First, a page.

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The differences between risk management and crisis management

Risk management & Crisis management: What are the differences? Risk affects every business, from the knock-on effects of currency fluctuations to the catastrophic impact of worldwide data breaches. As it can’t be avoided, it must be strategically managed.

For corporate communications and corporate affairs professionals, the mark of success is consistent, effective risk analysis and response. But for many corporate comms teams, fire-fighting is the norm, defaulting to crisis management mode rather than getting ahead of the game with an effective risk management plan.

A need to know basis

With access to better intelligence, and the ability to effectively analyze it; an understanding of stakeholder perspectives; and being alert to the early warning signs of negative reporting, comms teams can take a leadership role in risk management and step back from a crisis management mindset.

The ability to see around the corners can be gained from ‘insight-driven foresight’, enabling you to spot smoldering risks before they become towering infernos. Business intelligence can give you a deep understanding of your key audiences; and from that base, you can use analysis services to examine what’s being discussed by your stakeholders, and the subtle shifts in their attitudes to inflammatory issues such as unsustainable palm oil, doing business with Saudi Arabia, single-use plastics – or any number of topics.

Connected intelligence highlights the pathways through which negative stories are amplified. When these shifts edge your organization closer to the blaze, this intelligence can bring early warning signals to the surface, allowing the corporate affairs team to form an action plan to prevent risk tipping over into crisis.

Wrong time, wrong place

Some risks are the cost of doing business in certain sectors. An extractive firm, working in poverty stricken areas of South America, will face a series of risk issues, including balancing negative stories written by commentators guaranteed to be antagonistic against the potential profits to be made in the region. But when issues that have previously lain dormant spread into the channels your dominant stakeholders operate in, the alarm needs to start ringing.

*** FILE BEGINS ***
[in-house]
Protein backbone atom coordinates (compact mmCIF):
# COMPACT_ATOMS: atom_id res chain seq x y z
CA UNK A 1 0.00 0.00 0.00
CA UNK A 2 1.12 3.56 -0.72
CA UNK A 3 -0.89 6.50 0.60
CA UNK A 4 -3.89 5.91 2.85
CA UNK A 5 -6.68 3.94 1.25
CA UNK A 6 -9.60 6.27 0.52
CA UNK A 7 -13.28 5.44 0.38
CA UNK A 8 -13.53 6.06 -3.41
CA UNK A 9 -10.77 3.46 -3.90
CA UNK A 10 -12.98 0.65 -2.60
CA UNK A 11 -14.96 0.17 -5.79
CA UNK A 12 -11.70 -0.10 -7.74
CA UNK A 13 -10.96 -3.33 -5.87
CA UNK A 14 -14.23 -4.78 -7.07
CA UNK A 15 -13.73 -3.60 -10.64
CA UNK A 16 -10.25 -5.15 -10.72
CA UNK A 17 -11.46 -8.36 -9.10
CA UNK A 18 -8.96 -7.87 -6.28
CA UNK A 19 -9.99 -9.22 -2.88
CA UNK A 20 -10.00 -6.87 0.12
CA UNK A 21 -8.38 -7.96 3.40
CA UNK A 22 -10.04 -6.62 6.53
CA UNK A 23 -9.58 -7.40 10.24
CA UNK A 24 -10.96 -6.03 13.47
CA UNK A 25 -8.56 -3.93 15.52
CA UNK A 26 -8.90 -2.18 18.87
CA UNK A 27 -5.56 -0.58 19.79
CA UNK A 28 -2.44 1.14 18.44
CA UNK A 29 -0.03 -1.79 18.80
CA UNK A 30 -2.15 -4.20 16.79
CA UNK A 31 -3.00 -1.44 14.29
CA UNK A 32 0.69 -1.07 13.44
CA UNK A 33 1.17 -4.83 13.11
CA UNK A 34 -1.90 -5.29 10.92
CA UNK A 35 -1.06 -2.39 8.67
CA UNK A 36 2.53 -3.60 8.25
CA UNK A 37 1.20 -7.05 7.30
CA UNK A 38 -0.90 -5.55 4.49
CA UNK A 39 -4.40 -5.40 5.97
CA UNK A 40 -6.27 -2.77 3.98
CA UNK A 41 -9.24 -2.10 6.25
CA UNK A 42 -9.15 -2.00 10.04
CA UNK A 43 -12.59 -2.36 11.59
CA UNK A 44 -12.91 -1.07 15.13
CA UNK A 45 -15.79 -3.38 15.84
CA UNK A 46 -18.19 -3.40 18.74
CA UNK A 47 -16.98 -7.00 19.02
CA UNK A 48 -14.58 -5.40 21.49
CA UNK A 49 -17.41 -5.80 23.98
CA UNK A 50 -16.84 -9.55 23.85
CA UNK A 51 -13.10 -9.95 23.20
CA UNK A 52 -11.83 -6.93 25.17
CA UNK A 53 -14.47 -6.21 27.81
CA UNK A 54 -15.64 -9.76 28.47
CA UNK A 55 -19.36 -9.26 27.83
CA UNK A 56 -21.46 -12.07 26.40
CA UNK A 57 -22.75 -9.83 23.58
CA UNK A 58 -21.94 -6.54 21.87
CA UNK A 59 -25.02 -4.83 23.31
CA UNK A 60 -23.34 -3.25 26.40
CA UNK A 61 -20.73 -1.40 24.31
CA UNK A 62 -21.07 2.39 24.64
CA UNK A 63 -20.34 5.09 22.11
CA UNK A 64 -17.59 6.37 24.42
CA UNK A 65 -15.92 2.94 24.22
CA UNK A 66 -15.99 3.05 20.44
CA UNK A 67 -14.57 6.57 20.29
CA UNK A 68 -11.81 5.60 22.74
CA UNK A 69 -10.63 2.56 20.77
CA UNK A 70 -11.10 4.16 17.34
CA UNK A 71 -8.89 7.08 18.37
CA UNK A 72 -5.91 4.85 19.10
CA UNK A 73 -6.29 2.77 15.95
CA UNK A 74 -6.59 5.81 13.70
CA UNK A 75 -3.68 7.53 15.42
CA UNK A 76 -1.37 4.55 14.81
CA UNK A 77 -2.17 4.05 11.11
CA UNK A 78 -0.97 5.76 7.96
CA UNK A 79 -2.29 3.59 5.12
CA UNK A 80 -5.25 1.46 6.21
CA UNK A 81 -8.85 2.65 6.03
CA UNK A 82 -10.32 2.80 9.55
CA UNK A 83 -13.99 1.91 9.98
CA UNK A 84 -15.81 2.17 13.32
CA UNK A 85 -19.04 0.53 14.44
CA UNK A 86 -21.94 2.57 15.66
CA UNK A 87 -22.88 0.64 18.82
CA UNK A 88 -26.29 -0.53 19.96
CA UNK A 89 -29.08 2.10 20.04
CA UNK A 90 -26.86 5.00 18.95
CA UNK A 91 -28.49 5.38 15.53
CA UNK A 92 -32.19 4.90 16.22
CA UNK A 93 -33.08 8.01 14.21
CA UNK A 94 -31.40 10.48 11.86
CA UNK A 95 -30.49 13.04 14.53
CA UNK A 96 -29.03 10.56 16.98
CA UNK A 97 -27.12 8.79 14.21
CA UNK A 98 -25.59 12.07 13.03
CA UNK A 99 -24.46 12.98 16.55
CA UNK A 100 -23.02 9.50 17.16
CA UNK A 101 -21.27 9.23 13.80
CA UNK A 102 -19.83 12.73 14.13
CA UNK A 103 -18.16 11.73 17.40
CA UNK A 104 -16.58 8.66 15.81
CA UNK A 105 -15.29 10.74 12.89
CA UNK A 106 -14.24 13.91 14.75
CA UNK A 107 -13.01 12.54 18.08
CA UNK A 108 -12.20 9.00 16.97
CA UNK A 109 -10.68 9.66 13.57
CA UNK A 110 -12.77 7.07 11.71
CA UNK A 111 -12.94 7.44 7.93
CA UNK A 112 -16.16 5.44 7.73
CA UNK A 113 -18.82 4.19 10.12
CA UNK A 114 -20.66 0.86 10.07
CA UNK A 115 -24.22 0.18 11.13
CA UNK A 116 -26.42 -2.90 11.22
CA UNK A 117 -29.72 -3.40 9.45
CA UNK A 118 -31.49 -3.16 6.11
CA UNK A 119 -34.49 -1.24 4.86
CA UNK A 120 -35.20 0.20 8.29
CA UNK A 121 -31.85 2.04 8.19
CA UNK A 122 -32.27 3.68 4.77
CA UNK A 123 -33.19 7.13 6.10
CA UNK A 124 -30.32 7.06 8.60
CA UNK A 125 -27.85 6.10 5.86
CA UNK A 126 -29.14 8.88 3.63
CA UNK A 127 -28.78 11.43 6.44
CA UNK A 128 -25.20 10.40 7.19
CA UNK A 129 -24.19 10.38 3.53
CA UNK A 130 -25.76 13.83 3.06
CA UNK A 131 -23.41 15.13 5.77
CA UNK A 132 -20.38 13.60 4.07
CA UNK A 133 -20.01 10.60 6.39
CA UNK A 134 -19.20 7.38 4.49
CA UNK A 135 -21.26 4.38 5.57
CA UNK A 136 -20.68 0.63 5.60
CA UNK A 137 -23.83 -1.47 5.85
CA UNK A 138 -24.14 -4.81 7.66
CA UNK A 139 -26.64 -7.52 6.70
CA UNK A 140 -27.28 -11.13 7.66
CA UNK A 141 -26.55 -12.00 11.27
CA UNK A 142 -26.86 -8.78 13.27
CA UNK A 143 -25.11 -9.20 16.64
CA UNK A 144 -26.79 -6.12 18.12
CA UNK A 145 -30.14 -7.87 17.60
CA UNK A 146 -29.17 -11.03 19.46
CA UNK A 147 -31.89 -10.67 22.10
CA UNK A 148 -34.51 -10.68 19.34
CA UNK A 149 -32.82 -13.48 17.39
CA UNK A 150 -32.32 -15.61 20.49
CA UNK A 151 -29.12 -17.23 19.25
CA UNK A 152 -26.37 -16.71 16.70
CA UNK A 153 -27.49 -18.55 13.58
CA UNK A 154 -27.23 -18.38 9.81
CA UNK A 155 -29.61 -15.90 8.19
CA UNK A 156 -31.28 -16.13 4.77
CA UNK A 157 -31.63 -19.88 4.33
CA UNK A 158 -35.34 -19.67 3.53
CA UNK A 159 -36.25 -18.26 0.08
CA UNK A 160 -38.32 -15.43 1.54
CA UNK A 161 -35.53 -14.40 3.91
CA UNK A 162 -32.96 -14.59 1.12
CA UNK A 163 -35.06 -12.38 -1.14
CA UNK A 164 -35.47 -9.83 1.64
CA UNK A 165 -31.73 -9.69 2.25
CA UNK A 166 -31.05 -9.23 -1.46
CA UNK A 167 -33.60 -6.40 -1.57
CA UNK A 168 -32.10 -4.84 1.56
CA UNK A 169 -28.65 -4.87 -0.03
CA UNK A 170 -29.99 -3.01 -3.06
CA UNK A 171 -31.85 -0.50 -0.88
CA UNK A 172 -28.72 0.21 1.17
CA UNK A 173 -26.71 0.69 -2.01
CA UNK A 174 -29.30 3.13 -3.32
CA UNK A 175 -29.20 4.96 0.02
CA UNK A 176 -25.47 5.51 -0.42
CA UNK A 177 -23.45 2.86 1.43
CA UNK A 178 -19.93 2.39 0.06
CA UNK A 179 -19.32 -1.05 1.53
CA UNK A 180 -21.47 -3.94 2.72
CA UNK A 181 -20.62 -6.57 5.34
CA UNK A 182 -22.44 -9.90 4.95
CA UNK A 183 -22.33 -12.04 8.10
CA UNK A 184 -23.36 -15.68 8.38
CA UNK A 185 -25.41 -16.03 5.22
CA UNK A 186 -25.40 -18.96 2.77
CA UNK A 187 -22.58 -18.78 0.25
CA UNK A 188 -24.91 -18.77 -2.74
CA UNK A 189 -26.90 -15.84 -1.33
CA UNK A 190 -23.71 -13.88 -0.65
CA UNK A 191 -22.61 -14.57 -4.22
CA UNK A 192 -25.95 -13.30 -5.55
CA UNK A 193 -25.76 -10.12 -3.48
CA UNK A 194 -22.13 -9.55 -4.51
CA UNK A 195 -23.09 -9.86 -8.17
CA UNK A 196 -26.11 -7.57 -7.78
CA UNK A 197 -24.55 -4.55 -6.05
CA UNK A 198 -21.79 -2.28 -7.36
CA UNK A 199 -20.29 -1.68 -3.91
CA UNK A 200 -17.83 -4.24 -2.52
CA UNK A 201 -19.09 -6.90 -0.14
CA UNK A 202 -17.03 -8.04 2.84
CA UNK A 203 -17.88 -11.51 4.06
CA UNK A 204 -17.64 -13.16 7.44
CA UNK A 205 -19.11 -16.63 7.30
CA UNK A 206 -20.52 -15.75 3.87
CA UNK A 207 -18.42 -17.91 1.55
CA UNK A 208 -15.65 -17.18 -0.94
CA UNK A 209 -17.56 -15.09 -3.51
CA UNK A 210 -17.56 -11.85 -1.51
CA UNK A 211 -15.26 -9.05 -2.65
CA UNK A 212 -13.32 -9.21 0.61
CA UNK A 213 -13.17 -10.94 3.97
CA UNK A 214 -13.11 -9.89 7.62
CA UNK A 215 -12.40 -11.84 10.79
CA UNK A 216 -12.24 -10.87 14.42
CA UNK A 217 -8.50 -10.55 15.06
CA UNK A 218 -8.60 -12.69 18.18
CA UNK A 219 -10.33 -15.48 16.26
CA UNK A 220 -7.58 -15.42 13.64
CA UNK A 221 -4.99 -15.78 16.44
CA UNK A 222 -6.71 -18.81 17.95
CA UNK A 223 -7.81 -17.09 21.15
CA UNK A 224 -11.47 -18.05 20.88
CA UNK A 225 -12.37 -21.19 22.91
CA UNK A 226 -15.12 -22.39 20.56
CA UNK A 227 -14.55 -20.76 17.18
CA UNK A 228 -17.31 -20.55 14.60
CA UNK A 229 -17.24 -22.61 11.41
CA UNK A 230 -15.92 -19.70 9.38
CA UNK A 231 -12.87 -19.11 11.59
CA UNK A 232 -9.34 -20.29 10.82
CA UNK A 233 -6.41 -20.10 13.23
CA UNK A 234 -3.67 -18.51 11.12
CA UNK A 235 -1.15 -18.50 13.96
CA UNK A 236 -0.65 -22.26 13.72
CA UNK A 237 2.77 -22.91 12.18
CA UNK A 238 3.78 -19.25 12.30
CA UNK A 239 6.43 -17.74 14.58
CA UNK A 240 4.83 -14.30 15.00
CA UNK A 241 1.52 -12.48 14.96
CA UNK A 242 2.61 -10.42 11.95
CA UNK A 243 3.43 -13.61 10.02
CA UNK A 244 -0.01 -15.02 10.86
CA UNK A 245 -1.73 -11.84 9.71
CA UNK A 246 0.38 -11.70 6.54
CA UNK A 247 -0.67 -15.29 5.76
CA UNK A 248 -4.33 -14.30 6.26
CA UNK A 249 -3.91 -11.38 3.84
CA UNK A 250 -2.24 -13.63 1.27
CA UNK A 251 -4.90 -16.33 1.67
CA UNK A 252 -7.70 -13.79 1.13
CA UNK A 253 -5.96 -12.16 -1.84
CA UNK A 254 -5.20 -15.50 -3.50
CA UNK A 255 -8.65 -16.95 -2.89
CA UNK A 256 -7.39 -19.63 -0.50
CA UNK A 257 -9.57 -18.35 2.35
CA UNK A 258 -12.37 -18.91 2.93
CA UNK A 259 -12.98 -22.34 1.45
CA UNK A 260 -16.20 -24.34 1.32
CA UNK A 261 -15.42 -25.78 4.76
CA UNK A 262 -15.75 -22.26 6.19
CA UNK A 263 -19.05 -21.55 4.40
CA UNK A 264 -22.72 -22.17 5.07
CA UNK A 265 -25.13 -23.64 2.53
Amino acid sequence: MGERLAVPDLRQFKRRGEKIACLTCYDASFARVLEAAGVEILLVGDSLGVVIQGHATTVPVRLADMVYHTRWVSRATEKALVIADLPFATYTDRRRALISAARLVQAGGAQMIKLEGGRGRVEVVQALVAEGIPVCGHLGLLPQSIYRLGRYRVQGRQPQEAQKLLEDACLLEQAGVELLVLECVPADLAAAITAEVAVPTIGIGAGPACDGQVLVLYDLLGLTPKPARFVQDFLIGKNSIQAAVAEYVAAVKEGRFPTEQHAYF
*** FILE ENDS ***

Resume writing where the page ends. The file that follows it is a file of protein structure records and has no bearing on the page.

The ebb and flow of such risks is typified in the challenges of doing business in particular countries. Organizations balance the financial rewards of operating in Saudi Arabia, for example, against the background risk of reputational harm in dealing with a country with a poor human rights record. Deputy crown prince Mohammed bin Salman’s efforts to push through reform may improve perceptions of the country and lessen the risks inherent of doing business there, but reports of executions of Shi’a activists and systemic discrimination against women intensify the spotlight on it and increase the risks for companies invested in the region.

As the news cycle turns, so the measurement of the risk-reward needs to be refreshed to ensure that the value to be obtained by a risky activity is not outweighed or offset by the reputational cost – and resultant financial loss. Communications teams, armed with real-time intelligence services, can take a leading role in focusing the lens on the outside-in view of stakeholder perceptions on different risks for the executive.

In the face of an unpredictable global environment, connected, real-time intelligence helps communications professionals – and by extension businesses – move from crisis response to proactive strategies. Not everything is controllable, and effective crisis management will always be needed, but it’s better to spot the sparks and stamp them out than leave them to potentially ignite.

 

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